The project sounded very interesting to me and it was a position
working with a strong supervisor in a fascinating department. But what
really helped was that I already had some friends there and that during
my interview I enjoyed my interactions with the other members of the
research group. This made the move easier. Afterwards, I was lucky that
through additional funding, I was able to have three consecutive
postdoc positions in the same research group so I did not have to move
I am now back in Leipzig at the same research institute, but in a
different department from where I did my PhD. Before the round of
applications that led to my current position at the MPI EVA, my partner
and I decided to draw up a wishlist of points for any new place, which
we used to decide on whether to even consider applying. These points
focused on our personal preferences of the place we wanted to be in
rather than just an academic fit: the size of the town, having friends,
preferred climate, etc. I only applied for positions in places that
ticked at least half of the boxes on the list.
|Why stay in academia?
are many good reasons to think about pursuing a career in academia. An
academic position can provide some freedom: you have some choice what
you work on so can satisfy your curiosity and when you work every day
can be somewhat more flexible than in some other jobs. An academic
career can lead to a decently paid, stable job. You might also
appreciate the feeling of educating students, teaching them new things
and helping them on their path through life. Plus, your work is likely
to have various other positive impacts on the life of others.
|Why choose a career other than in academia after your PhD?
are equally many good reasons to think about pursuing a different
career. There are lots of other opportunities in industry and the
public sector (in Germany, unemployment rates for PhD holders are very
PhD provides you with a large number of transferable skills: for an
alternative career the papers you published might not matter, but that
you managed a team of undergraduates, obtained and managed a budget,
learned statistical and other technical skills, etc. While
it might be difficult to find out about these alternatives since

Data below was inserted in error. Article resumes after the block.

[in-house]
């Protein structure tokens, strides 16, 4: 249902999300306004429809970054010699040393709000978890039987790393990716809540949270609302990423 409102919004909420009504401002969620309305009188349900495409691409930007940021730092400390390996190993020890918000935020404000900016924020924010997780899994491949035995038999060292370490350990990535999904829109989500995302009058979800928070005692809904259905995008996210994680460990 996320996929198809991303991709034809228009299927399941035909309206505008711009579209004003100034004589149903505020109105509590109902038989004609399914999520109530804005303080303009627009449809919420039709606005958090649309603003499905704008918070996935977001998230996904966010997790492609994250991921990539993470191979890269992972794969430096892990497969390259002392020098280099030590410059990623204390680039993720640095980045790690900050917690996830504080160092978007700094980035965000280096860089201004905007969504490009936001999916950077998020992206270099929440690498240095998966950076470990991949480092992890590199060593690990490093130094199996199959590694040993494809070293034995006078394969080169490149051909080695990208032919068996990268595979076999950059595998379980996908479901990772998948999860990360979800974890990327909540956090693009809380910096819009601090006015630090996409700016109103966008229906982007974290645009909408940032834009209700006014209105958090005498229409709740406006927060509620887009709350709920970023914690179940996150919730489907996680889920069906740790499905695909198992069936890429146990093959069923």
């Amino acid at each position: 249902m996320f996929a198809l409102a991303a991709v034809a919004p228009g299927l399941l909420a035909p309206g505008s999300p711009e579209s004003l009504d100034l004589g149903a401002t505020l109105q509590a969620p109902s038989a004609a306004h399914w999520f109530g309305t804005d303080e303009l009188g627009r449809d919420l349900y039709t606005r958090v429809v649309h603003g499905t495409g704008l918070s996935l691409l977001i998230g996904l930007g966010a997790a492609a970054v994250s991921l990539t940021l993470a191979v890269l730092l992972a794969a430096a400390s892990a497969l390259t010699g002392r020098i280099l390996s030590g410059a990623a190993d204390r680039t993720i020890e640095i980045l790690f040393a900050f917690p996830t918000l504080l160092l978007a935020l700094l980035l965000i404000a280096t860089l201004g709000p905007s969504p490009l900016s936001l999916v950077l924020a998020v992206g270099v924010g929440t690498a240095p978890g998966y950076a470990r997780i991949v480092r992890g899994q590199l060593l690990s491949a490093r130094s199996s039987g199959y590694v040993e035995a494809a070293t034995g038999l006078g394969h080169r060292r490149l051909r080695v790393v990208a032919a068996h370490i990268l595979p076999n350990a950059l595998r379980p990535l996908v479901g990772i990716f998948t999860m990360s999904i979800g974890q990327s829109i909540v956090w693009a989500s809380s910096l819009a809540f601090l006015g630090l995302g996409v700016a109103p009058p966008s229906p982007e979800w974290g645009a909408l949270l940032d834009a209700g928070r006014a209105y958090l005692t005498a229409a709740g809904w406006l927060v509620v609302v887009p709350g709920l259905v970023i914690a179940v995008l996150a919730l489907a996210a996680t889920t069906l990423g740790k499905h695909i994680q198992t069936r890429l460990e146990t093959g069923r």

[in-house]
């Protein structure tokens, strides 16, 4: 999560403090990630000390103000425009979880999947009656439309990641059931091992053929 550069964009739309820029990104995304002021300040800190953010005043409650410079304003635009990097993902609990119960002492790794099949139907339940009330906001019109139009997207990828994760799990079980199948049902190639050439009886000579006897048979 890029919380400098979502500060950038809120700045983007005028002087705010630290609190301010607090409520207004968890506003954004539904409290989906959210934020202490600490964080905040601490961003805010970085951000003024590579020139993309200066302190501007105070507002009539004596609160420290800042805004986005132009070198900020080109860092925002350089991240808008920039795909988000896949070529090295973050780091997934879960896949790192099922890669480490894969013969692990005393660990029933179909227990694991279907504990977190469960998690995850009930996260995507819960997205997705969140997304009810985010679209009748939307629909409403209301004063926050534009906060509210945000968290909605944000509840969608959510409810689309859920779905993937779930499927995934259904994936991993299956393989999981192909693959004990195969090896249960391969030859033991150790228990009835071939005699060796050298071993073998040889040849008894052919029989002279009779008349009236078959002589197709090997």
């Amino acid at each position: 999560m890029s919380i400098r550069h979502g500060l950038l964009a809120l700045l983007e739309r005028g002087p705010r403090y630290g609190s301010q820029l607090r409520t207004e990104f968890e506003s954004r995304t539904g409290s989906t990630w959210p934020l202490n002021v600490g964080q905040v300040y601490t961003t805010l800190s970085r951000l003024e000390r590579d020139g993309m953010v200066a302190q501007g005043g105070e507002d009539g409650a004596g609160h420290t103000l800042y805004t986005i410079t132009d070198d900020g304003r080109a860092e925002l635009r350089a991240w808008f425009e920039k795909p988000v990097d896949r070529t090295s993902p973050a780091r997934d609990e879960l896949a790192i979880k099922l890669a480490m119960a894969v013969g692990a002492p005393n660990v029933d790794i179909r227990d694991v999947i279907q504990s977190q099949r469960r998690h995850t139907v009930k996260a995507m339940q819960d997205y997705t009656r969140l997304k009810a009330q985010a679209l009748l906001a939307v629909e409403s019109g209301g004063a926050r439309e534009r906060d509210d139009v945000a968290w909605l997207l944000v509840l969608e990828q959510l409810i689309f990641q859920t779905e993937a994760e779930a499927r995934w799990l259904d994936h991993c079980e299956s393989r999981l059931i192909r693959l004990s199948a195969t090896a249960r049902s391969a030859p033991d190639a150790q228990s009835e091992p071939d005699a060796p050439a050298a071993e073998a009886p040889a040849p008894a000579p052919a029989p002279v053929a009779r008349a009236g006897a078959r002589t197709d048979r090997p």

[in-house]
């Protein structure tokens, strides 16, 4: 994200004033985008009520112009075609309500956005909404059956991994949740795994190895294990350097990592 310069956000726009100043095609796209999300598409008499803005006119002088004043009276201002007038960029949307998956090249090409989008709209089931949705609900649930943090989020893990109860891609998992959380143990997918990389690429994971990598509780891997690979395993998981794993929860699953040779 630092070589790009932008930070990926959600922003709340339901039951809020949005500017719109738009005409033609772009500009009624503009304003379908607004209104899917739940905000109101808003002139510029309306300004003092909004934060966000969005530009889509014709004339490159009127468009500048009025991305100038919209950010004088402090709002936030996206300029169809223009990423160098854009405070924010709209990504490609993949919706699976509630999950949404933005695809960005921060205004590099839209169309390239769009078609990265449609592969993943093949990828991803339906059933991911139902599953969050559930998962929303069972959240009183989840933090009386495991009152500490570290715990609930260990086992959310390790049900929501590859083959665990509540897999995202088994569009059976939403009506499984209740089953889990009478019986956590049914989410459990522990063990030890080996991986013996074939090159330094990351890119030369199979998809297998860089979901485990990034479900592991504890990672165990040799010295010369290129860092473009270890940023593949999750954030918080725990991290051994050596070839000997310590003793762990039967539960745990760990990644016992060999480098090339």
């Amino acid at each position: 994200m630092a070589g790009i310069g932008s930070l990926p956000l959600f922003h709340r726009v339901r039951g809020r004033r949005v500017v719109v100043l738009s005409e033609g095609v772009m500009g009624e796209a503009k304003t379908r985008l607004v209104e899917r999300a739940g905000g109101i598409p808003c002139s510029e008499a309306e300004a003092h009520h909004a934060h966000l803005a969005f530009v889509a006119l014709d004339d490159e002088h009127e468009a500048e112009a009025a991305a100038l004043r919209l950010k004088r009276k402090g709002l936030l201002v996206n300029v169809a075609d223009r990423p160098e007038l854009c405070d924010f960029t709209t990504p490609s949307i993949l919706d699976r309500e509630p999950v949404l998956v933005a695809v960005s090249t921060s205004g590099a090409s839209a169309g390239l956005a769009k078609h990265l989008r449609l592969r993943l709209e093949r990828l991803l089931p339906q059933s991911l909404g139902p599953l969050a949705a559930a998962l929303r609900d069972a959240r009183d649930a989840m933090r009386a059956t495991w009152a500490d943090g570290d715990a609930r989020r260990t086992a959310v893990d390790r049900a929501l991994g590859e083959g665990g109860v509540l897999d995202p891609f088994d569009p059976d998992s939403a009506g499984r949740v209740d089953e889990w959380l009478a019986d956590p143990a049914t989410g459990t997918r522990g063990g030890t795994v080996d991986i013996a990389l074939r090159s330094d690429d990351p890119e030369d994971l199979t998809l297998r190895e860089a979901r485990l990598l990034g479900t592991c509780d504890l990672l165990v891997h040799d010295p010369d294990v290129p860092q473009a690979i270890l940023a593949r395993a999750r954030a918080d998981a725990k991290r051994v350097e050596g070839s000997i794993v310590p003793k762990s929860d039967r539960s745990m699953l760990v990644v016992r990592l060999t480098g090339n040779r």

everyone you engage with on a daily basis has chosen an academic career
as their path, there are usually professionals around whose job it is
to help you get a better view of career options. Such a decision should
reflect your personal preference, balancing the pros and cons of the
various options. So it might also be worth taking some of the negatives
of an academic career into account:
|Frustration and Rejection
the steps of your academic career, you and your work will constantly be
There is competition over opportunities, with limited funding and
positions, and in the current publication system, your manuscripts
might get rejected by editors and reviewers. The process is often not
visible and can be and feel unfair. In turn, rewards are often delayed.
Everyone has different strategies to find the motivation to keep going
|Scientists are still people|
Academic jobs involve regular interactions among people in a diversity
of settings. These can carry a risk of unwelcome and unethical
approaches, including various forms of harassment and breach of
boundaries. None of this should occur, and more and more dedicated
individuals are taking active steps to root out such behaviour.
However, it currently sadly still is part of the reality of many
Work and private life
There are only a limited number of opportunities in any given place,
which open at unpredictable times. Accordingly, the reality is that you
will likely have to move to take up an academic position. This can make
it hard to combine an academic career with your personal life - when
you have partners/family and when you do not. It might mean having to
spend time apart from those important to you, frequently having to try
to build new connections, and a wait until you can feel settled.
|How to plan for a career in academia during your PhD?
main advice is to consider everything you do as worthwhile rather than
just focusing on abstract endproducts such as publications. There is a
long lists of personal skills you are likely developing which are
crucial for a career in academia, including:
- Stamina: ability to learn from failures
- Completion of projects: sticking with projects through difficult times
- Social skills: interaction with a range of people, establishing connections
- Presentation skills: presenting information to a diversity of audiences
- Public outreach: realizing what matters and how to convey the importance of it
- Writing: preparing grants and papers differs from talking about something
- Manage a team: you are likely to be part of a team and have to manage your role
Focusing on seeing your progress on a personal level can help to see
you through harder times during your PhD, identify areas where you
would like to develop more, and lets you see what you can bring to a
new position - and all these skills tend to be valued as much inside of
academia as in any other career.